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As we head into summer, companies everywhere are beginning to finalize their plans for bringing employees back to the office. Some technologists will return to their office desks full time; others will have a hybrid schedule (i.e., some days in the office, some days working remotely), and still others will work remotely full time. 

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Over the past few months, surveys have shown that technologists often prefer a hybrid schedule to the alternatives. For example, one survey by Blind, which anonymously queries technologists about a range of issues, found that 43 percent wanted to work from home three days per week, and 20 percent wanted to work from home two days per week; contrast that with the 23 percent who wanted to work from home full time, and the 5 percent who wanted to head into the office every day of the week.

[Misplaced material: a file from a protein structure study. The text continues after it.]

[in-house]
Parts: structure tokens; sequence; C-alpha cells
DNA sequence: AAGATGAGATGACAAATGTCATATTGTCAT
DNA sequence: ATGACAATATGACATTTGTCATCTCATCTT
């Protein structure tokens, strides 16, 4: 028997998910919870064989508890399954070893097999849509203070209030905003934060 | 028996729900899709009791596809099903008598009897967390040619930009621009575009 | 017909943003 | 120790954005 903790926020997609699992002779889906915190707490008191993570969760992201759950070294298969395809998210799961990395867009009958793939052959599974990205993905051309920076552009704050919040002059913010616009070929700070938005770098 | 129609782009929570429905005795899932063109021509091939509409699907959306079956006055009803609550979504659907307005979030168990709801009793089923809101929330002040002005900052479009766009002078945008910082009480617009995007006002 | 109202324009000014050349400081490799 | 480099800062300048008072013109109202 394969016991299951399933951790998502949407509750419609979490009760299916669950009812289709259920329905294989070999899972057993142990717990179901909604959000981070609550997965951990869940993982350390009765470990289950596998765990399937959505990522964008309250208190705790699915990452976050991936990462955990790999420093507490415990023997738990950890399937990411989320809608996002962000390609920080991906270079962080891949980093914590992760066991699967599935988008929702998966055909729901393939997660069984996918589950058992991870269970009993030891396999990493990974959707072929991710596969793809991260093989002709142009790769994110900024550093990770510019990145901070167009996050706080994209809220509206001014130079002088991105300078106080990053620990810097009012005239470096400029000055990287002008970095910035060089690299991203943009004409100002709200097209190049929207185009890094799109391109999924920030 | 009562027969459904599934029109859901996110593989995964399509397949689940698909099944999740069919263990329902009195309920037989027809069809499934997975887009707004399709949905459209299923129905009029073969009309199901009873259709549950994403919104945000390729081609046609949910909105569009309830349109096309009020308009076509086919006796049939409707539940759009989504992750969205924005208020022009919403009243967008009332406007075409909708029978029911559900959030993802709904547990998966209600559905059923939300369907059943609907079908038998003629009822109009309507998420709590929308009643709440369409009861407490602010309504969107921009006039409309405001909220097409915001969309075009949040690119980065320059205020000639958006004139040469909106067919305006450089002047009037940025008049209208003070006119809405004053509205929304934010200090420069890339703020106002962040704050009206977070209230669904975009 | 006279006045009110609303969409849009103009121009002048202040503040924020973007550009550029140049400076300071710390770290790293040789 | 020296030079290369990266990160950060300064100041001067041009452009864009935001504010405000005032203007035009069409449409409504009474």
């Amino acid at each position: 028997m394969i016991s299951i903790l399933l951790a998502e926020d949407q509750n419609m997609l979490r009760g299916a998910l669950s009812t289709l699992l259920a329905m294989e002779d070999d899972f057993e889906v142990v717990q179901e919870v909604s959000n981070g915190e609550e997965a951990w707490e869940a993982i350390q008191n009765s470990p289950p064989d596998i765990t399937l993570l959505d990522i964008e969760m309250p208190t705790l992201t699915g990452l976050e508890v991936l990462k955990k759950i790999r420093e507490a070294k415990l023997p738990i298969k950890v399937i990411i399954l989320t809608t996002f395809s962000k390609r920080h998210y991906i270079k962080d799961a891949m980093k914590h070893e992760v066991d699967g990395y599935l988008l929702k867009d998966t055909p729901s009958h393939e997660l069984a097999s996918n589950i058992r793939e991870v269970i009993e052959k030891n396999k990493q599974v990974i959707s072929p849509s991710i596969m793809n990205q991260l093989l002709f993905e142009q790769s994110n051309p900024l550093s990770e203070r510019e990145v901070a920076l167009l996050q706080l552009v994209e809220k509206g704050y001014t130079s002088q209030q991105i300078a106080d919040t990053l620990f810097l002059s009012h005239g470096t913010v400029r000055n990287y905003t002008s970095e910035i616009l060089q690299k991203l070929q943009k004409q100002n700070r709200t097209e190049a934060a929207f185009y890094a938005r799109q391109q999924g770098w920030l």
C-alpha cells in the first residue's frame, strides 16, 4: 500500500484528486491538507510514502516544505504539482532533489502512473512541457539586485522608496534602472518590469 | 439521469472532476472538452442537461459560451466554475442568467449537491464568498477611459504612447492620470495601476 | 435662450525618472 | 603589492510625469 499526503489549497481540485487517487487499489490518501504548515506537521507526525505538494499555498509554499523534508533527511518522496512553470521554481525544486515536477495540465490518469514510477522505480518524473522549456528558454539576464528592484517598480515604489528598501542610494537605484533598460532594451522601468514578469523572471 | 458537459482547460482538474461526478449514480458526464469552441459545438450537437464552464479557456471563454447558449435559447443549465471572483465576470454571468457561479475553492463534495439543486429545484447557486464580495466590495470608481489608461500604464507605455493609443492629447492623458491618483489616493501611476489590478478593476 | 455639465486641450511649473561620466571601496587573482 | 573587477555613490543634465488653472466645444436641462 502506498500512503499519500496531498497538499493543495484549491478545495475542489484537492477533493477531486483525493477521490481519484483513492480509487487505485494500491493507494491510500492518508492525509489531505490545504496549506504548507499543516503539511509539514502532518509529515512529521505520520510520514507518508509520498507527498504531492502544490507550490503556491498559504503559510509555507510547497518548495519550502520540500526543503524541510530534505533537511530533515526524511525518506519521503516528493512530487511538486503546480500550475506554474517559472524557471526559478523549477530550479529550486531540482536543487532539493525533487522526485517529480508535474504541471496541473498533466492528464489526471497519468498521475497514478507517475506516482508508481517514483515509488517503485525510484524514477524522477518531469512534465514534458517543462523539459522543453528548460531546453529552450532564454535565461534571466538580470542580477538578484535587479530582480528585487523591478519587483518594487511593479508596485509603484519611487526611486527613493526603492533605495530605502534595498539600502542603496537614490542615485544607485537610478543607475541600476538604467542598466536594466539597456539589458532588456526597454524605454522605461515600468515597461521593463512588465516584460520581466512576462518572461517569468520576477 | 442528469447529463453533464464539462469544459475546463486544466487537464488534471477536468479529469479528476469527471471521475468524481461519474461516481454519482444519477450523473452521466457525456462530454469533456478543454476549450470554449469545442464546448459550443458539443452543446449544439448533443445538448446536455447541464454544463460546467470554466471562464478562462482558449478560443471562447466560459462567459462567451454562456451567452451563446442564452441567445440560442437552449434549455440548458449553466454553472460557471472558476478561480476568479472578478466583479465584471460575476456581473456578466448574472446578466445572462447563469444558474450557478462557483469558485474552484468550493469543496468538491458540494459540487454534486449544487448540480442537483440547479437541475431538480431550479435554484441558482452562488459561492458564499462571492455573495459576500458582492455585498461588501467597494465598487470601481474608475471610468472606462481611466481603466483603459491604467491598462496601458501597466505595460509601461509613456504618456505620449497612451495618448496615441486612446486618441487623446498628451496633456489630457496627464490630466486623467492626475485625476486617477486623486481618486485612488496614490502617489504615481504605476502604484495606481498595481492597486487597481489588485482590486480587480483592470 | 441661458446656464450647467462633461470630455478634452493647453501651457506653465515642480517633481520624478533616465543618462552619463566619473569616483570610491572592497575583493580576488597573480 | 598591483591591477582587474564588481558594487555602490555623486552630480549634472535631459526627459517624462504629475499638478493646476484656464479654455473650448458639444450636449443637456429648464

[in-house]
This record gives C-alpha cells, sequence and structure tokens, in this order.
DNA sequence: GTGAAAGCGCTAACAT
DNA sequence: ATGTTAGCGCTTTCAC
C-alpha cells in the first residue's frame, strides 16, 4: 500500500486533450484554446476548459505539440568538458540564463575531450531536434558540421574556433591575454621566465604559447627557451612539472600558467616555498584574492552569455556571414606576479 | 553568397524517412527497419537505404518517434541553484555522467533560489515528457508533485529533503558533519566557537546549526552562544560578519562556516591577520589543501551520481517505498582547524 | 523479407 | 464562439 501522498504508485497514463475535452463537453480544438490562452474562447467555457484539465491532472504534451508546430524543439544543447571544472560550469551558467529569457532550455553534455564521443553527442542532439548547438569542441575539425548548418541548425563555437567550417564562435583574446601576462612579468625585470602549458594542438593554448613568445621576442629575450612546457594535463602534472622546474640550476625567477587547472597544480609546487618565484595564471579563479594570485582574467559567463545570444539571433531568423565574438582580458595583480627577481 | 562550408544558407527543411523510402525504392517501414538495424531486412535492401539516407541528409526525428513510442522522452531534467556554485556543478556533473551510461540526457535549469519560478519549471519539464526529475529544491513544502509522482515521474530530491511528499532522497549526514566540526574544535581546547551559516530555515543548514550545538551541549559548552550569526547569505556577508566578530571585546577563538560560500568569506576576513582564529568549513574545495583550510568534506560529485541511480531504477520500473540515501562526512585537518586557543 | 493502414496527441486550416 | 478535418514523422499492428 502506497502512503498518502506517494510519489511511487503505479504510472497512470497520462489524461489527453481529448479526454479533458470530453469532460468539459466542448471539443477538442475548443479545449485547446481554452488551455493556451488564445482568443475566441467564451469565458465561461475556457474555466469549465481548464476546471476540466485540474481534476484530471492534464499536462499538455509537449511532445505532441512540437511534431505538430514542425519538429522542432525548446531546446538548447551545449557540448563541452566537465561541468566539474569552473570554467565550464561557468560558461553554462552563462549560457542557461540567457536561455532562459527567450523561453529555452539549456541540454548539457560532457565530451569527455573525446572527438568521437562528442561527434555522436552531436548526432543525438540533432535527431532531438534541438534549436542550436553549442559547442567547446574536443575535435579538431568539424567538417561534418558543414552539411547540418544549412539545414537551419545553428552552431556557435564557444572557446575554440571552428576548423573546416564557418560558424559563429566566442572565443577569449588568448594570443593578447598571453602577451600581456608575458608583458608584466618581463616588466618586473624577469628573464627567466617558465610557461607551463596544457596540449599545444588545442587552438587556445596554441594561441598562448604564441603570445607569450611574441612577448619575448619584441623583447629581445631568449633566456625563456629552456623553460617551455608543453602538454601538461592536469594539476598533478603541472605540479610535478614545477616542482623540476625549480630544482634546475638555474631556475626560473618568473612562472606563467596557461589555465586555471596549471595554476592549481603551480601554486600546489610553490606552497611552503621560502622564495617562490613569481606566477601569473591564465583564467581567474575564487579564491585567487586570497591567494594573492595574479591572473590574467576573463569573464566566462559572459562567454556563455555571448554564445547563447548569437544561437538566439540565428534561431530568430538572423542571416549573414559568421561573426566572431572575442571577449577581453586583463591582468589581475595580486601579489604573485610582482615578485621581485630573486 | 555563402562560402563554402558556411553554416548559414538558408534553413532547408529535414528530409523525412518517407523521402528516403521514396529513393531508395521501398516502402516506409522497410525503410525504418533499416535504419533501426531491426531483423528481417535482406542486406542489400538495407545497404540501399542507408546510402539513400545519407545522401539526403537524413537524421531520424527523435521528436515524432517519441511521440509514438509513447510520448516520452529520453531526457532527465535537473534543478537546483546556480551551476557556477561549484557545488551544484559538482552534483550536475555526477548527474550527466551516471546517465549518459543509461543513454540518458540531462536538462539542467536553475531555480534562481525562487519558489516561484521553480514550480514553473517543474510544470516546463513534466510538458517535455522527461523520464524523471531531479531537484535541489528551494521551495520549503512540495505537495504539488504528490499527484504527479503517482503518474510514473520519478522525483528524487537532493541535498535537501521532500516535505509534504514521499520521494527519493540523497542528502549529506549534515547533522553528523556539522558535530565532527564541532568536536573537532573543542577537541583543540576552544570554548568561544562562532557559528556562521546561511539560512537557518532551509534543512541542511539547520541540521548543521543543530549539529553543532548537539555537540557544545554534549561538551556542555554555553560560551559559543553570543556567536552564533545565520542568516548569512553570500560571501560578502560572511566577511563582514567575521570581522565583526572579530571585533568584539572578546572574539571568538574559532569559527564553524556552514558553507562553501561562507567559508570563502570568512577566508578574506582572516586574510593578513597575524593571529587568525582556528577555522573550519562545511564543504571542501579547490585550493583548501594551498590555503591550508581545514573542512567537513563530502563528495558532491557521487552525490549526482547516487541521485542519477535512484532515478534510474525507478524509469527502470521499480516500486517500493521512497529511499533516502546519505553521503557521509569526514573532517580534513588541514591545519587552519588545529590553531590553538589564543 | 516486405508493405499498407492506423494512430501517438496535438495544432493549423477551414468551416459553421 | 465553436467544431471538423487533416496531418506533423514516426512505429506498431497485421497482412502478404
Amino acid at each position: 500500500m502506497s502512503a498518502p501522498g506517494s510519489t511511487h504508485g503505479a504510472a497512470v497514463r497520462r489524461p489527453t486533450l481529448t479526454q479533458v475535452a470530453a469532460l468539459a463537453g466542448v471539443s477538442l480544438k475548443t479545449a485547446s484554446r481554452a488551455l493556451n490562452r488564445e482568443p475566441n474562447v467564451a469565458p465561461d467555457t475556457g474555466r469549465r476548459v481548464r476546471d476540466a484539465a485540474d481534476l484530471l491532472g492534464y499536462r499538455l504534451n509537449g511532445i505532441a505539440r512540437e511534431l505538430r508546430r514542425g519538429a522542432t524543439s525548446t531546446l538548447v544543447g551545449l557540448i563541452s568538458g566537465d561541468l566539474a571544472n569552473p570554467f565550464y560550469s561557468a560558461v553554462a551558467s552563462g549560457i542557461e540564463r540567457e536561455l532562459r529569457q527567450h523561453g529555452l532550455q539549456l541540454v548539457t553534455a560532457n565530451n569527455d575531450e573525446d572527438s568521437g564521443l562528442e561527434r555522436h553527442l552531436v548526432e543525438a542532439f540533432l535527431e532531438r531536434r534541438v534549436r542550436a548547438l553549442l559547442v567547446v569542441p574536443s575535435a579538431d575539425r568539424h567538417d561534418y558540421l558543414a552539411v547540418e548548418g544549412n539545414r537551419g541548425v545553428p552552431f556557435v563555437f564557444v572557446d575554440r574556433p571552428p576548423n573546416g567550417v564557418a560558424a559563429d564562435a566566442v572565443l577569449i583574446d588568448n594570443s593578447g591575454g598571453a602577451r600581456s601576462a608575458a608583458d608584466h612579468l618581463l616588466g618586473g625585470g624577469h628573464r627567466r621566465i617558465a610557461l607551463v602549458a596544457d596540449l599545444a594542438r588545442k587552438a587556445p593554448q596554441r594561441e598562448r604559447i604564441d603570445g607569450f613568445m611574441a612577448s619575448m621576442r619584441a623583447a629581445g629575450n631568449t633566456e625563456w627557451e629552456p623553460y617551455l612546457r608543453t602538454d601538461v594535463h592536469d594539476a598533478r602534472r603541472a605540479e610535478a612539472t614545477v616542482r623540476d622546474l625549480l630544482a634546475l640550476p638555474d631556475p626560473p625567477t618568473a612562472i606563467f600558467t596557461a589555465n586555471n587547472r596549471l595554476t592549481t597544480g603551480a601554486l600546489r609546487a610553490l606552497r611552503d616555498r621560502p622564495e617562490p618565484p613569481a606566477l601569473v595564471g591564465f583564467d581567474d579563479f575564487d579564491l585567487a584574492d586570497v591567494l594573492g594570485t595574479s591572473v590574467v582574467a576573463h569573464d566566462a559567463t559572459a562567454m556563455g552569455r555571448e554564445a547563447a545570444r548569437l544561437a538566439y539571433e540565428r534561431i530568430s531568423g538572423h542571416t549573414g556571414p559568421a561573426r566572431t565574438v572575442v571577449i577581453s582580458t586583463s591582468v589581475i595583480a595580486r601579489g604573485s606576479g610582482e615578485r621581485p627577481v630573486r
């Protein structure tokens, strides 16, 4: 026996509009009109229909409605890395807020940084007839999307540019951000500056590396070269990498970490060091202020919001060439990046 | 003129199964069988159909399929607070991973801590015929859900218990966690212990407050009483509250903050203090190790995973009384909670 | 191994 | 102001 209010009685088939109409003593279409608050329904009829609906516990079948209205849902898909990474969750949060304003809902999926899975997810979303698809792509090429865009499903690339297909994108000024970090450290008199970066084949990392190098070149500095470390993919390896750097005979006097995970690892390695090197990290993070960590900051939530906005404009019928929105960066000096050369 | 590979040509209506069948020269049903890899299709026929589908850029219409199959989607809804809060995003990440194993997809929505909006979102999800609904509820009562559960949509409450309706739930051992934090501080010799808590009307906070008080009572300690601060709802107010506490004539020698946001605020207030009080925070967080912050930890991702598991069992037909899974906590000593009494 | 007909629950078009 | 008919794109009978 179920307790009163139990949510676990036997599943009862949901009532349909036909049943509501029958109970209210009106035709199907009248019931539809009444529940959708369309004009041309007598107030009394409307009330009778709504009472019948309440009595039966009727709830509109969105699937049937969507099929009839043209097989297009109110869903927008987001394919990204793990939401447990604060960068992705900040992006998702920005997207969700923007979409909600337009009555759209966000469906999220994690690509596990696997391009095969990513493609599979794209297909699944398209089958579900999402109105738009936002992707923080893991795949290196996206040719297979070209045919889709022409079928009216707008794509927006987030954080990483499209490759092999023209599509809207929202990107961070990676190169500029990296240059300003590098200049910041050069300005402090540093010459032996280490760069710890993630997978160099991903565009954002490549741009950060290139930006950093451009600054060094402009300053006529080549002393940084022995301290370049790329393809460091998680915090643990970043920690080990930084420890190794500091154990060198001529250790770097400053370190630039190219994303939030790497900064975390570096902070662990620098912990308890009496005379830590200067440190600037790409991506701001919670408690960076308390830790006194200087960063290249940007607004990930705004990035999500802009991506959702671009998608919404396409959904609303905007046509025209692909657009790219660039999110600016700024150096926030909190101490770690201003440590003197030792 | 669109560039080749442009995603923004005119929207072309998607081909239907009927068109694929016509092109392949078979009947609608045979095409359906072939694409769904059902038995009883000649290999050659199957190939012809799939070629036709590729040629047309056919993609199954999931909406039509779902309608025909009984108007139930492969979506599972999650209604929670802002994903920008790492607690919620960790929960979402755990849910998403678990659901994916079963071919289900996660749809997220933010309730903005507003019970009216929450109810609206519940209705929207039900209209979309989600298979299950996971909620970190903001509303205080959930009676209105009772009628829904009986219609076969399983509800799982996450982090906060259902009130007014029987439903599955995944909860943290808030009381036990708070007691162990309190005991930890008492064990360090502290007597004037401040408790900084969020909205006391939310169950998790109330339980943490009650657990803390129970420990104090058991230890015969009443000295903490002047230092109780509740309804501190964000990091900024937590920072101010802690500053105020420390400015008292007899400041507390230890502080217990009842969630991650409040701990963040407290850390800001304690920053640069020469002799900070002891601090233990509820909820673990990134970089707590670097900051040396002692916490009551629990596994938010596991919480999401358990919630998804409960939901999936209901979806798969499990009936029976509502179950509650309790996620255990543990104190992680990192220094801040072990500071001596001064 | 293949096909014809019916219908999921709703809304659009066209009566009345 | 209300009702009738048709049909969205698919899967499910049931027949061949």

Then you have Dice’s Tech Sentiment Report, which showed that, in the second quarter of 2021, some 85 percent of technologists found the prospect of hybrid work anywhere from somewhat to extremely desirable, slightly ahead of the 80 percent who preferred full-time (100 percent) remote work to some degree. In what some may regard as a surprising twist, younger technologists (i.e., those between 18 and 34 years old) have expressed a desire to work in a physical office, which gives them access to mentoring and career advice, as well as the chance to bond in-person with co-workers. 

That’s good news to companies that want things to return to an “office-centric culture” in the post-pandemic era; but managers can’t ignore that employees overwhelmingly want to work from home at least some of the time.  

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